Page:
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MHS mental health experts shed light on PTSD

Female soldier with war images superimposed on her head Three Military Health System mental health subject matter experts spoke Thursday during a PTSD media roundtable. It was held to recognize June as PTSD Awareness Month, and to showcase MHS programs and resources connected to PTSD treatment. (U.S. Air Force photo illustration By Senior Airman Erica Fowler)

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Posttraumatic Stress Disorder

Post-traumatic stress disorder can be treated long after the triggering event occurs, three Military Health System mental health subject matter experts said Thursday. But all agree getting help as soon as possible avoids health issues that can occur as a result of living with PTSD. And effective psychotherapy treatments are available now, even if people can't meet with providers face to face because of pandemic restrictions.

The experts' comments came during a PTSD media roundtable by telephone. It was held to recognize June as PTSD Awareness Month, and to showcase MHS programs and resources connected to PTSD treatment.

The three experts answering reporters' questions were David Riggs, Ph.D., executive director of the Center for Deployment Psychology at Uniformed Services University of the Health Sciences in Bethesda, Maryland; Dr. Robert Ursano, director of USU's Center for the Study of Traumatic Stress; and Public Health Service Lt. Cmdr. Jorielle Houston, Ph.D., clinical psychologist with the Psychological Health Center of Excellence.

PTSD is a mental health condition that can develop after exposure to traumatic events such as threat of injury or death, serious accident, combat, terrorist attack, sexual assault, physical assault, natural disaster, and childhood sexual or physical abuse.

Many individuals with PTSD repeatedly re-experience the traumatic event as flashback episodes, memories, nightmares, or frightening thoughts, especially when exposed to events that remind them of the trauma.

"Over a lifetime, nearly everybody is exposed to a traumatic event," Ursano said. However, not everyone develops PTSD. Variables that put people at risk for it include prior trauma history, lack of social support, suffering an injury as a result of the trauma, and pre-existing mental health issues.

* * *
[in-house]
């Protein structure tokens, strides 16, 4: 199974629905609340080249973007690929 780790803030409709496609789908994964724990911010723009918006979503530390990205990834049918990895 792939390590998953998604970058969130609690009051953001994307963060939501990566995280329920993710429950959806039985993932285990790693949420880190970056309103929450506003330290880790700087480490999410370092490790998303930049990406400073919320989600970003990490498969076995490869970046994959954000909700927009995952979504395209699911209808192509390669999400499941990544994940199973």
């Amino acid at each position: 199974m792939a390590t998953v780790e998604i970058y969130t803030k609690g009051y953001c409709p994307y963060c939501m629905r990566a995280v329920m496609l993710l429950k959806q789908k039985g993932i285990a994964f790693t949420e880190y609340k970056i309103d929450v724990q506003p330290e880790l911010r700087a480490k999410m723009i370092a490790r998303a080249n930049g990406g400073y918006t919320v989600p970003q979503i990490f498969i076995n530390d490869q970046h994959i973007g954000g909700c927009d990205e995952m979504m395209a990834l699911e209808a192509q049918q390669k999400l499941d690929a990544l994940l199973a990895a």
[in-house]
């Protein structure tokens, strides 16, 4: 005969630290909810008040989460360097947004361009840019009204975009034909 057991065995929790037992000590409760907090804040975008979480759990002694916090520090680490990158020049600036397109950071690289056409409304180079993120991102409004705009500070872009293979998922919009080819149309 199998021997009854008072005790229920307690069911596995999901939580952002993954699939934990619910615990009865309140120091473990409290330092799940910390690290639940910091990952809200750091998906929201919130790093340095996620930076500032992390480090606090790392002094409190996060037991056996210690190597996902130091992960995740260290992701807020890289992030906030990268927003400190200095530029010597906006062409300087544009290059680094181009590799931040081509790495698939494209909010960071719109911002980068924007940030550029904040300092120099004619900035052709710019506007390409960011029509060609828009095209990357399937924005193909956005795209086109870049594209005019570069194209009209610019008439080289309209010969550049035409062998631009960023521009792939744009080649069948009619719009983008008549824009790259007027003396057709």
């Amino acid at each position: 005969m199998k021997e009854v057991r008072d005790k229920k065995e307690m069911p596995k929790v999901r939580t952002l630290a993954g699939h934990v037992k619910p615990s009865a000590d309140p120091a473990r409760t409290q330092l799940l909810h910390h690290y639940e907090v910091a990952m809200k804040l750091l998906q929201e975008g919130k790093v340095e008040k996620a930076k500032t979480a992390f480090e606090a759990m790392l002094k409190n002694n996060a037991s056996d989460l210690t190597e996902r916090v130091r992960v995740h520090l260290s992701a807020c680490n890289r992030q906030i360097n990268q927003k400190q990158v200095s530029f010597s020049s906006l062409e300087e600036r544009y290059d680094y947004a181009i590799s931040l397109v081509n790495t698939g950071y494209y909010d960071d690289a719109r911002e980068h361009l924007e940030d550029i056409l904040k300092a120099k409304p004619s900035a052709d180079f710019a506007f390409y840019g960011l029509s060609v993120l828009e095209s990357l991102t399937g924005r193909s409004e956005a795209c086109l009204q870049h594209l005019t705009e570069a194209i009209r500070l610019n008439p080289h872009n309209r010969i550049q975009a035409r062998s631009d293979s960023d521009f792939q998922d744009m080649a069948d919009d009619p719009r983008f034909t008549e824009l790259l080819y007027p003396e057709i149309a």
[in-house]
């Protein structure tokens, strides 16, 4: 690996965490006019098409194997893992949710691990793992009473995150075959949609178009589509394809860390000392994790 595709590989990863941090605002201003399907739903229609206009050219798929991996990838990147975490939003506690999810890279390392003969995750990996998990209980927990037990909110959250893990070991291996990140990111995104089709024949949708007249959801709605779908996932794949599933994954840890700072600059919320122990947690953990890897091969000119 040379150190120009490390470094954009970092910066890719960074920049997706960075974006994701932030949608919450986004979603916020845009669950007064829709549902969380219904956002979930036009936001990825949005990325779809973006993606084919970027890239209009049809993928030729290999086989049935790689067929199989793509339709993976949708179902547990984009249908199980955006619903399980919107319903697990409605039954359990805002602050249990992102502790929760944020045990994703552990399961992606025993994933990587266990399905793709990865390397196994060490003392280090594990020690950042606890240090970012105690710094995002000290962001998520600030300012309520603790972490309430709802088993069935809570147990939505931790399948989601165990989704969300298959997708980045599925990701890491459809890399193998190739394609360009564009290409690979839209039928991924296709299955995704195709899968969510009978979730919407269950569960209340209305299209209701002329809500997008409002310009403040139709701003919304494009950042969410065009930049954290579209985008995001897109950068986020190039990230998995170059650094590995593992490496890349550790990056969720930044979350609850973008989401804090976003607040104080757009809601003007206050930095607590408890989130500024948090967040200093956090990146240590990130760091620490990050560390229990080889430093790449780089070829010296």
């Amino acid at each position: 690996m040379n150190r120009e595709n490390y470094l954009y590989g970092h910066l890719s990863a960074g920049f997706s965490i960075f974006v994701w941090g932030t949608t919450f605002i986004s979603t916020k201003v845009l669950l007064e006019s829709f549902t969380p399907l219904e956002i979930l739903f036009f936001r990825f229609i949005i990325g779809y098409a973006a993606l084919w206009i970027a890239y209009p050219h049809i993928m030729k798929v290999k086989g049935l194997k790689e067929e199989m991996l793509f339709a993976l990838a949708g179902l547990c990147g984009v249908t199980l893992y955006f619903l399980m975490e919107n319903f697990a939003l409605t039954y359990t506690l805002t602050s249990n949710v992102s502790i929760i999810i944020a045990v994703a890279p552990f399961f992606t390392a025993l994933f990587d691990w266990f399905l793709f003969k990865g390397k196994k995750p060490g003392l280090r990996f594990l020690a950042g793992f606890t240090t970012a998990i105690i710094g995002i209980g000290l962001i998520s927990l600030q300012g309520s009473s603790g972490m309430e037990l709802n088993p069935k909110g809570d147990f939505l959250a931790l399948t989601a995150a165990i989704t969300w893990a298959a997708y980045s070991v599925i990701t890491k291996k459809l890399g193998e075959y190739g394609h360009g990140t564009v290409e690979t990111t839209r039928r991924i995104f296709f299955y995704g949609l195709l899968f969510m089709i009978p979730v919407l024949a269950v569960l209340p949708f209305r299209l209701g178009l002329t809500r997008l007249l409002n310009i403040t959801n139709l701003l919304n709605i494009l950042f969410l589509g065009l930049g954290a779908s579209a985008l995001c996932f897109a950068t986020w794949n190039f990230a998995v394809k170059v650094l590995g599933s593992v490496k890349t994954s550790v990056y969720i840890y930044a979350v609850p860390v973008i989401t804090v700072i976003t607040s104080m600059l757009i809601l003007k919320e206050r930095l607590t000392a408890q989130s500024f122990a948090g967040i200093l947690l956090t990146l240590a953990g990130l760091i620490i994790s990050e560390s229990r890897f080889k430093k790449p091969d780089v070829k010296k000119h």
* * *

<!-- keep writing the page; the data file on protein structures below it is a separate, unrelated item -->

"Mental health has common colds as well as cancers, and PTSD can be both," Ursano said, adding that "the vast number of people …with PTSD are on a recovery trajectory."

The COVID-19 pandemic may be particularly challenging for people with PTSD, Ursano explained. Patients may be feeling an increased sense of isolation, greater irritability, and more conflict with loved ones.

With the challenges of doing face-to-face therapy during physical distancing, "I think it's important for folks to know that … [effective psychotherapies] are able to be delivered using telehealth technologies," Riggs said.

He noted that during the past few months, Department of Defense clinics have seen a decrease in demand for PTSD treatment. This aligns with an overall decreased access to health care during the pandemic, he said.

"When you delay care, you increase your risk" for more severe health issues, he said.

Houston noted that PHCoE seeks social media channels to highlight evidence-based practices including exposure, cognitive processing, and stress inoculation therapies.

Riggs said DoD clinics are "already planning and anticipating the potential increase" after physical distancing rules are lifted, and they expect telehealth use also will increase.

"Some of the clinics are finding that patients actually prefer that option to coming in," he said. "In terms of figuring out how to handle potential or possible increase in demand, it's figuring out how to balance the use of resources for in-person appointments as opposed to telehealth appointments."

In response to a question about whether the proper medical term should be PTSD or post traumatic stress, Houston said she was "more concerned about, how do we figure out what is going on with the symptoms, and the root of the symptoms, than … the label. How do we get service members the help they need? How do we get the family members the help they need? How do we get providers the support they need?"

Houston mentioned DoD initiatives including the Real Warriors and Make the Connection campaigns, which encourage service members to ask for help and recognize that seeking help is a sign of strength. Resources for family members include Military OneSource and Military Kids Connect, which offers age-appropriate resources to support children dealing with the unique psychological challenges of military life.

"We want to continue to spread the message that those who suffer from the fallout of traumatic experiences … are not alone," Houston said. And it doesn't matter if the trauma is related to combat, disease, domestic strife, or personal tragedy, she said.

"You do not need to suffer in silence. There is help. There is comfort. There is hope."

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